When I woke up, counting was already underway. I’m very grateful that I was able to follow bbc’s election coverage on youtube.
First, the exil poll that had the Tories at 314 and Labour at 267. The magic number is 326 so no outright majority. The next few hours were riveting, delivering surprise after surprise. Nick Clegg lost his seat; SNP lost seats; the Home Secretary scraped home after a recount.
I caught the results of Islington North and Maidenhead where Jeremy Corbyn and Theresa May both won comfortably. The difference in body language were stark: Corbyn was all smiles and Mrs May looked grim. Corbyn’s words about Mrs May’s mandate:
Well, the mandate she’s got is lost Conservative seats, lost votes, lost support, and lost confidence
While the Prime Minister seemed resigned to the result:
If, as the indications have shown, and if this is correct that the Conservative Party has won the most seats and probably the most votes then it will be incumbent on us to ensure that we have that period of stability
Previously seemingly unassailable constituencies like Ipswich and Canterbury turned red. There had been a Conservative MP in Canterbury since 1918! Chipping Barnet stayed blue but with a majority of only 353. Unthinkable when I was growing up. It’s a sign of the times, I feel like one of those 11.5% in Barnet that swing Labour–a previously lifelong Conservative, they offered us nothing whereas Jeremy Corbyn ran an energetic campaign and, unthinkable at the start of the election, looks the part of a future PM.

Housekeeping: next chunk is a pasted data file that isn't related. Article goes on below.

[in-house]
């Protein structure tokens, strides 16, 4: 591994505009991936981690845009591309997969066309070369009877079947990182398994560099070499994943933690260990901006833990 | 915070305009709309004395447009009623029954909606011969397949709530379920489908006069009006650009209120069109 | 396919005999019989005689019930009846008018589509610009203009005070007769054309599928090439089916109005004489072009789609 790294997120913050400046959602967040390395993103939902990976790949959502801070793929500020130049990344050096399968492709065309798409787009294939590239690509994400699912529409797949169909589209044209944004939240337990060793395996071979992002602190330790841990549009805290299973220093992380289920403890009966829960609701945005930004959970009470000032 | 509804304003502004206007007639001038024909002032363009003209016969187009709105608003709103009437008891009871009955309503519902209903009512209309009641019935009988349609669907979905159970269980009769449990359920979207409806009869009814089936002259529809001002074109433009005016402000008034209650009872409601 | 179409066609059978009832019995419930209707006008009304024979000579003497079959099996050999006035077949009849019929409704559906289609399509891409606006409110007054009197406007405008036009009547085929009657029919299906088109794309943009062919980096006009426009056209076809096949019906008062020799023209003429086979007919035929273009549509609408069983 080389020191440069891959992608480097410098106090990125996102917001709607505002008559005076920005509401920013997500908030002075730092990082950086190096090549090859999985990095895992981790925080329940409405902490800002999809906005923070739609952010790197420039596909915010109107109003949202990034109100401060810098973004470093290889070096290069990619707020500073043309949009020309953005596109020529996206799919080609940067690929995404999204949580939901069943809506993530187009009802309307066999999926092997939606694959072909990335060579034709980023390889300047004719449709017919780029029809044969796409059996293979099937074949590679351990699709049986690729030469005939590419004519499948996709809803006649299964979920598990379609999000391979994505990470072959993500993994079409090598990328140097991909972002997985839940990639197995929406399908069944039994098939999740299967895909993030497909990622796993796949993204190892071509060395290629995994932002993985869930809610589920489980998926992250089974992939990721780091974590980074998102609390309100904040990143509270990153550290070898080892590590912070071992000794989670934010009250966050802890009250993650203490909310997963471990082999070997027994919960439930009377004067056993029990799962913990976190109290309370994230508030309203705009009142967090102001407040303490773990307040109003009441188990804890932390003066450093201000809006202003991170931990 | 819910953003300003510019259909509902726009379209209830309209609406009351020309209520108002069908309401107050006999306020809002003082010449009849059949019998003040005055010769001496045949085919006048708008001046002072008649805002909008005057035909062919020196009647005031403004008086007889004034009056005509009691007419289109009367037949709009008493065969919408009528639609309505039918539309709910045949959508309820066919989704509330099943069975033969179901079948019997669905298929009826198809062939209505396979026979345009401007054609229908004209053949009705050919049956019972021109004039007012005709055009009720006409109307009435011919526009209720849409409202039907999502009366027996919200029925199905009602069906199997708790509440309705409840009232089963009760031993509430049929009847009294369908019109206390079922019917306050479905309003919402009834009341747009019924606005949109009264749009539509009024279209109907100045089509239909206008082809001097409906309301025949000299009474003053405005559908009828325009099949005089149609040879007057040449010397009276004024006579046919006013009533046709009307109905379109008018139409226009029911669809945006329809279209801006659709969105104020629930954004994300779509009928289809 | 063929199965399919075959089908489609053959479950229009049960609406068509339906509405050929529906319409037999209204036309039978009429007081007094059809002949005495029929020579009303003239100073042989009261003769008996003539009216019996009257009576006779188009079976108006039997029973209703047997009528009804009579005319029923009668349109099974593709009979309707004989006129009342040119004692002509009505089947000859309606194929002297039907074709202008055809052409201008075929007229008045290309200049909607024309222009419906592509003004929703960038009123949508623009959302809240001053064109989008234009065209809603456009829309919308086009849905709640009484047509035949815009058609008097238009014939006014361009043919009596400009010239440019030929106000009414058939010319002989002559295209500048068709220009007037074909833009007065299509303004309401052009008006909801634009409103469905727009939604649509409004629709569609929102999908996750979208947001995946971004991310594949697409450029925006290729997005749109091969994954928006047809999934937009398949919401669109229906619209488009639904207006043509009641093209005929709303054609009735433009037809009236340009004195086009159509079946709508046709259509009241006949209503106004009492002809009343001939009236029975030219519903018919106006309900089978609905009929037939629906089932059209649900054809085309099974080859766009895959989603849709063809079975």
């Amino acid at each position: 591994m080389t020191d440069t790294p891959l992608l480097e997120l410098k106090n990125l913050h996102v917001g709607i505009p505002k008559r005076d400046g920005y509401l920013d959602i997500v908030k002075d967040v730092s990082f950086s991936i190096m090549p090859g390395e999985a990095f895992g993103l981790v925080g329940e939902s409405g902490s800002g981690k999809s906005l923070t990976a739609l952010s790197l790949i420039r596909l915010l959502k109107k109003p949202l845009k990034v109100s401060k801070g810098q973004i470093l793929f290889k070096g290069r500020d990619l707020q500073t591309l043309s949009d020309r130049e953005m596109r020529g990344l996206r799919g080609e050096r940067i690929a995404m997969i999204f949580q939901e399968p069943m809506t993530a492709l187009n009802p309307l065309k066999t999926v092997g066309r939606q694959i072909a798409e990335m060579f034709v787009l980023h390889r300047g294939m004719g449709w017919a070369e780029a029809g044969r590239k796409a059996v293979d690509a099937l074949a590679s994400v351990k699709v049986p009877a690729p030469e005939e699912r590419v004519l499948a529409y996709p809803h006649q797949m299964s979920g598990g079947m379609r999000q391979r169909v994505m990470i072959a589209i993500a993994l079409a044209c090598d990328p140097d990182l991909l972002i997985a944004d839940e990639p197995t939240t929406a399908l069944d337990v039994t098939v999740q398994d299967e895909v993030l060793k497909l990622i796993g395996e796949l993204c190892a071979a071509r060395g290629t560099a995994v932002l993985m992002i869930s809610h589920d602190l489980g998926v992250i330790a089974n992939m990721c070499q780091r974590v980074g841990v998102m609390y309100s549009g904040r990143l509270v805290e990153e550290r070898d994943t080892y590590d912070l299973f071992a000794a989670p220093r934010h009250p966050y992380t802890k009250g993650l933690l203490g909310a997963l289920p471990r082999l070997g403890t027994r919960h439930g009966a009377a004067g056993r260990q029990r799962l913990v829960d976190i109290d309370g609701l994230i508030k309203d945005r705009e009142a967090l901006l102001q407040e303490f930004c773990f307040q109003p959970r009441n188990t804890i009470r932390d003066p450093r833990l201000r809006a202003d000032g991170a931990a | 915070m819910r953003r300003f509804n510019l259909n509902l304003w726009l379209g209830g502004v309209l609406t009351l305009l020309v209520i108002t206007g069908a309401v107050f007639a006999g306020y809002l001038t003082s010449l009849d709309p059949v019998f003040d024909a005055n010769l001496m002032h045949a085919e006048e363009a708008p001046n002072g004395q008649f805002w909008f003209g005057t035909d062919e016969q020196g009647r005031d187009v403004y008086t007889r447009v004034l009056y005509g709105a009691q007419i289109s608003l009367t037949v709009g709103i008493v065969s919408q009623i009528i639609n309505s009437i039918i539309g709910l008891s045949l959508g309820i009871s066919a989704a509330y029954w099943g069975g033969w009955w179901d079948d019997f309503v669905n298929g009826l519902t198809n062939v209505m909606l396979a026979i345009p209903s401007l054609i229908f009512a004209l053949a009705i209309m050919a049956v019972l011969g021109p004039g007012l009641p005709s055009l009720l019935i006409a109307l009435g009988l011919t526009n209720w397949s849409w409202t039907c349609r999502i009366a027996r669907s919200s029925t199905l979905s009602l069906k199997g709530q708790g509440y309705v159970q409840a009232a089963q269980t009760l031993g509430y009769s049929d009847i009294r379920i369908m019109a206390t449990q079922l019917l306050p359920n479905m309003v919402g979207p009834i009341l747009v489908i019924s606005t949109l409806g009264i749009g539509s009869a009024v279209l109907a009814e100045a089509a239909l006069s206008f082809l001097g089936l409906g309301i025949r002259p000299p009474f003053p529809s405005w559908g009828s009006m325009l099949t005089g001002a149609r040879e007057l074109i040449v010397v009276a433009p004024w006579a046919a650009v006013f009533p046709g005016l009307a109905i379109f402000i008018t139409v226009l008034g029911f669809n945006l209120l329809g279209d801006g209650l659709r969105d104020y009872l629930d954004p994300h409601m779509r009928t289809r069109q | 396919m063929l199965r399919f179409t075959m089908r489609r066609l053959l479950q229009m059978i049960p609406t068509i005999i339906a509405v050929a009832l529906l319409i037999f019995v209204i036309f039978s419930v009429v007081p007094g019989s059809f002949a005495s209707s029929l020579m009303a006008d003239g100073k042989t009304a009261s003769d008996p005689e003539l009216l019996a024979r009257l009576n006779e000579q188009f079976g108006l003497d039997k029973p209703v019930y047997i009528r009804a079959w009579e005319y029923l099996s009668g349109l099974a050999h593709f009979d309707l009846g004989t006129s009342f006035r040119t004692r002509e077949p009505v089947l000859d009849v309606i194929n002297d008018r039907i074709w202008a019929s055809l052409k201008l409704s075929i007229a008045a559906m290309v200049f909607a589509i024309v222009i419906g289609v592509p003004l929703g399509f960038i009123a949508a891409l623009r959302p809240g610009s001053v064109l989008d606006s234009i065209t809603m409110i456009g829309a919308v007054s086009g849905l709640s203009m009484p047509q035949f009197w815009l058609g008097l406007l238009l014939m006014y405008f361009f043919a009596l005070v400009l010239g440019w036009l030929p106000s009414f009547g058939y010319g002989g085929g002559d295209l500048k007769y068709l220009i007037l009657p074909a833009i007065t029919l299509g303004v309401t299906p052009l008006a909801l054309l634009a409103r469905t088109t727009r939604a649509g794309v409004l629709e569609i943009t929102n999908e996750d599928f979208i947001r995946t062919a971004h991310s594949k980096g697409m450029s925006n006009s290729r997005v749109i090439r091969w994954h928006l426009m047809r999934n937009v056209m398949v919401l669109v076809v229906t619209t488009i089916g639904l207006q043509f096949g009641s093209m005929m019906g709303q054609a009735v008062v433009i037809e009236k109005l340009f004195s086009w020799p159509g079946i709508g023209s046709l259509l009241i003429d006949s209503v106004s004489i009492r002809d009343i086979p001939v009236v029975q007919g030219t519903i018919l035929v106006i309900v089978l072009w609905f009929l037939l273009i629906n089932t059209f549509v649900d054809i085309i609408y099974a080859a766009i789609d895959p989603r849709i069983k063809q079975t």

My home constituency of Westminster North stayed Labour. I discovered that I can’t just register as an overseas voter, I have to apply for postal voting to get a ballot paper. Next time.
I stayed watching throughout the UK morning. There were 20 constituencies still to declare and at that point the Tories needed 20 seats. Labour held Southampton so mathematically no party was able to secure an outright majority.
Theresa May gambled on what was a huge lead in the polls and suffered a humiliating defeat, even though her party had the most seats and votes. Over the next few days and weeks there will be copious analysis on what went wrong; the demographics of who voted where; and much handwringing about what happens next. Nobody expected a hung Parliament, but that’s what we have. It may not be a bad thing. Mrs May is right on one count, we need stability. But the message is her version of ‘strong and stable’ is not the right one. I am looking forward to a rejuvenated opposition and very curious as to what Jeremy Corbyn will do in the next few years.